Bondage Rope – What Type Of Rope Should I Use?

Bondage Rope – What Type Of Rope Should I Use?

Probably the first question that pops into your mind, after you decided to dive into bondage waters, is what type of bondage rope should I use?

This is the third article about bondage we published. We introduced you to bondage and continued with safety. Our advice is to read those two before you actually start tying yourself or somebody else. Safety before everything else!

Things you should know about bondage ropes

There are several things you should know about ropes before you make a decision which one you’ll be using.

  • Material
  • Length
  • Diameter
  • Braided or twisted
  • Stretch amount
  • Rope ends

BONDAGE ROPE MATERIALS

Ropes are made from various materials. As technology advanced, more and more materials were used to produce ropes. Every material used has different characteristics and depending on your needs, it might have some good sides or some bad sides.

Most common bondage rope materials are:

  • Hemp
  • Cotton
  • Jute
  • Coconut
  • MFP
  • Nylon
  • Poly-pro
  • Parachute Cord

The first 4 materials listed are natural materials, while the other 4 listed are synthetic.

Natural bondage rope materials

Natural materials used for producing ropes are hemp, linen, cotton and jute. Those ropes are usually more expensive, but we’d rather always pay a bit more and have something better. They tend to have better ”grip” and you do need fewer knots to hold securely.  Also, a thing to note is that natural bondage ropes don’t stretch as much.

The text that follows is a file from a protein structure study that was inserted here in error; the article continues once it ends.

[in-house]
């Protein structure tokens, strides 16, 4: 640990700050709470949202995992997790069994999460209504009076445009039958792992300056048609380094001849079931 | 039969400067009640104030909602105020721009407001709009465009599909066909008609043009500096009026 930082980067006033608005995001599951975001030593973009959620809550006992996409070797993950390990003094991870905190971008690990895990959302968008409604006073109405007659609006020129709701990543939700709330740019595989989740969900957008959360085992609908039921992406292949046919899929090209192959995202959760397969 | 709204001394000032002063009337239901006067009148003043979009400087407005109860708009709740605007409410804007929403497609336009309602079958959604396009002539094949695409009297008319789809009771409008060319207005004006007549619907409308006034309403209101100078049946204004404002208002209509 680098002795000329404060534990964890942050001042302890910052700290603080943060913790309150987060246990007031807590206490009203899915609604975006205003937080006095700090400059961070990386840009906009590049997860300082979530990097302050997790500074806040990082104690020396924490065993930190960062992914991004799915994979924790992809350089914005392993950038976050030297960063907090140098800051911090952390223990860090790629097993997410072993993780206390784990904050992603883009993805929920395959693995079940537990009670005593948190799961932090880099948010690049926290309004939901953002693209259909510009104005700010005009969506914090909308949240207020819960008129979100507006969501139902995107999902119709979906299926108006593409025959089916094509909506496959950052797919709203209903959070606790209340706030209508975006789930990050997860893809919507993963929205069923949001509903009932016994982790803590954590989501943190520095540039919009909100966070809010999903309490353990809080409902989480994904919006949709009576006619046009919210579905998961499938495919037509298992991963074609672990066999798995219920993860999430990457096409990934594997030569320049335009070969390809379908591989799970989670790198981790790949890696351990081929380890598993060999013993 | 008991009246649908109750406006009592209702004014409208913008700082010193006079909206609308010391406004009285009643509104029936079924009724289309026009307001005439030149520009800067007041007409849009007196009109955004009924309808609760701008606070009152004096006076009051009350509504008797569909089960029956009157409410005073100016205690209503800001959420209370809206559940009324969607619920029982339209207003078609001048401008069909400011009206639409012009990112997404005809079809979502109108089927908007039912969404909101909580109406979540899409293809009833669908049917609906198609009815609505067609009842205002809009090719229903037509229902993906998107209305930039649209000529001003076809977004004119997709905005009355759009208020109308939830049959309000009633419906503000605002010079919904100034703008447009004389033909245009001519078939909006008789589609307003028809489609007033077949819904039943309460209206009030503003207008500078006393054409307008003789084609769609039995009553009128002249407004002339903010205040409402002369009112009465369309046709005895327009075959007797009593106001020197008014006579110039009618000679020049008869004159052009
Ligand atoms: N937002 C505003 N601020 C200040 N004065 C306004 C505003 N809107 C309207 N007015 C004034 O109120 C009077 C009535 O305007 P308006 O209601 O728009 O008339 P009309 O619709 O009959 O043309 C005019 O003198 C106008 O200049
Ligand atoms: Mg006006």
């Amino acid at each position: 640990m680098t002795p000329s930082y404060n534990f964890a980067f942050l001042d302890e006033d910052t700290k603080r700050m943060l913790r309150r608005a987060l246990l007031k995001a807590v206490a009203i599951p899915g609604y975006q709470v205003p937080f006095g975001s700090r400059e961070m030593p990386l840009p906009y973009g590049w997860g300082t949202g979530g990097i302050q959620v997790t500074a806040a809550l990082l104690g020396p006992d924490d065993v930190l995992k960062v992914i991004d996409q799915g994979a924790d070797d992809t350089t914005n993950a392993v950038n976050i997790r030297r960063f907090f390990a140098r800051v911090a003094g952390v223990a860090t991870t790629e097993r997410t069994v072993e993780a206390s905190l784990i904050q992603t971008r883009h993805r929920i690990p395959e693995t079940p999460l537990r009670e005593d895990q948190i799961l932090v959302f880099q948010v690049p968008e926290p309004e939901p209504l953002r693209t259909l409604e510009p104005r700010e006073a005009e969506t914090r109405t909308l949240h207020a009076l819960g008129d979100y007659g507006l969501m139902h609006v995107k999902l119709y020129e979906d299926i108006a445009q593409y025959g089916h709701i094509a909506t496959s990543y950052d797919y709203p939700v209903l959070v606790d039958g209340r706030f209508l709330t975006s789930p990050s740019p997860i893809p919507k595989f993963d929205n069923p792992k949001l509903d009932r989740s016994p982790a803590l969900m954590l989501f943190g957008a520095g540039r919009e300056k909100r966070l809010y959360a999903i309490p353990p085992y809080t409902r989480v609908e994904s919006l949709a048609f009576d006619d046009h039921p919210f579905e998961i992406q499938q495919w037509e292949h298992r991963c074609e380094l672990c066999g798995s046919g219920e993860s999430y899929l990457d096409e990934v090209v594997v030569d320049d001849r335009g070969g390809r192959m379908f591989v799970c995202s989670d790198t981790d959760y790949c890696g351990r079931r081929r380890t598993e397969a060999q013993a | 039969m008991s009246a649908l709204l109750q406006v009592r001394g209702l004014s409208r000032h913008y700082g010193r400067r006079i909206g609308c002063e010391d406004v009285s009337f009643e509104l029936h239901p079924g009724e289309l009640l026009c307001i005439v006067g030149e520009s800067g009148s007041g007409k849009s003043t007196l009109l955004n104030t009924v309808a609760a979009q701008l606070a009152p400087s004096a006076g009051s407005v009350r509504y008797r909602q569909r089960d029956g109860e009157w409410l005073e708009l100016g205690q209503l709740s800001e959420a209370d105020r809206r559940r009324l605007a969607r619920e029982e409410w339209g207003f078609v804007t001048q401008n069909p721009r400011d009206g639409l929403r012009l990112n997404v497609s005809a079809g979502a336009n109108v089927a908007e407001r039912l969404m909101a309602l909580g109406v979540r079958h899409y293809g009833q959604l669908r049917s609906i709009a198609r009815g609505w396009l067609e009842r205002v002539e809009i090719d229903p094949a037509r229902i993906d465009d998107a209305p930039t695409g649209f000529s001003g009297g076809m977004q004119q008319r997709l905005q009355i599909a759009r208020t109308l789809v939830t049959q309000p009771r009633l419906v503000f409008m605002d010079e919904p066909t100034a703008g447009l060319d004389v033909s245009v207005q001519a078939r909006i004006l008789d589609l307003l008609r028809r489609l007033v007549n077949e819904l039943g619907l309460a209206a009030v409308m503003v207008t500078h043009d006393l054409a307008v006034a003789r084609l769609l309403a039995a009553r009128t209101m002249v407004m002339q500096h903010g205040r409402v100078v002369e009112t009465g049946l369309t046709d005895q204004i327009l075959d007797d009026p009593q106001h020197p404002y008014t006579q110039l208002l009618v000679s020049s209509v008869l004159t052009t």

While doing the research online we read that some bondage ropes made of natural materials ”trigger” grass allergies.

Types of rope made of natural materials - hemp, cotton, jute, coconut

Synthetic bondage rope materials

Synthetic bondage rope materials are MFP, nylon, poly-pro and parachute cord. Ropes made of these materials usually cost less and they are perfectly fine to use with most of bondage types.

Synthetic ropes are hypoallergenic – meaning that it is relatively unlikely they will cause an allergic reaction, so if you tend to have allergies, maybe you should go with them. They are very easy to clean and do not require and conditioning before use.

Most of the synthetic bondage ropes are very easy to dye or they are available in many colors.

Types of rope made of synthetic materials - MFP, nylon, poly-pro, parachute cord

LENGTH

It is good to think about rope length before you buy it, so you avoid buying another one immediately after you bought the first one.  Although having a long rope can make your life easier with certain types of bondages, it can also be a pain in the ass. Why? Because then, your speed we’ll be slow. You will have lots of rope to pull as you tie.

That’s why we suggest buying moderately long bondage ropes. You can always join to ropes to extend them. One more benefit to it is that if you want to change something, you don’t have to do it all over again. You start from the point where you extended it.

Typical rope lengths are:

  • 10-12 feet / 3-3.6 m
  • 15-18 feet / 4.5-5.4 m
  • 25-30 feet / 7.6-9.1 m

With this in mind, do think about how you are going to use it because that’s how you’ll choose the length. If you are going to do rope corsets, you’ll definitely need more bondage rope than if you tie your partner’s hands to corners of the bed.

DIAMETER

Diameter, or how some would refer to it – thickness of the rope. Its difference determines rope properties, like: strength, ability to hold weights, wrap width.

Ropes usually come in several diameters:

  • 1/2 inch – 8 mm
  • 1/4 inch – 6 mm
  • 1/8 inch – 2 mm

Thicker ropes cover more area and are less likely to cause nerve damage. They can also hold more weight, while not cutting into flesh, thus being more comfortable. On the other hand, that thickness can create problems when you start to knot. Thinner ropes are good for more delicate knots and body parts (genital and head area) – but be careful, they cause more pressure on the skin.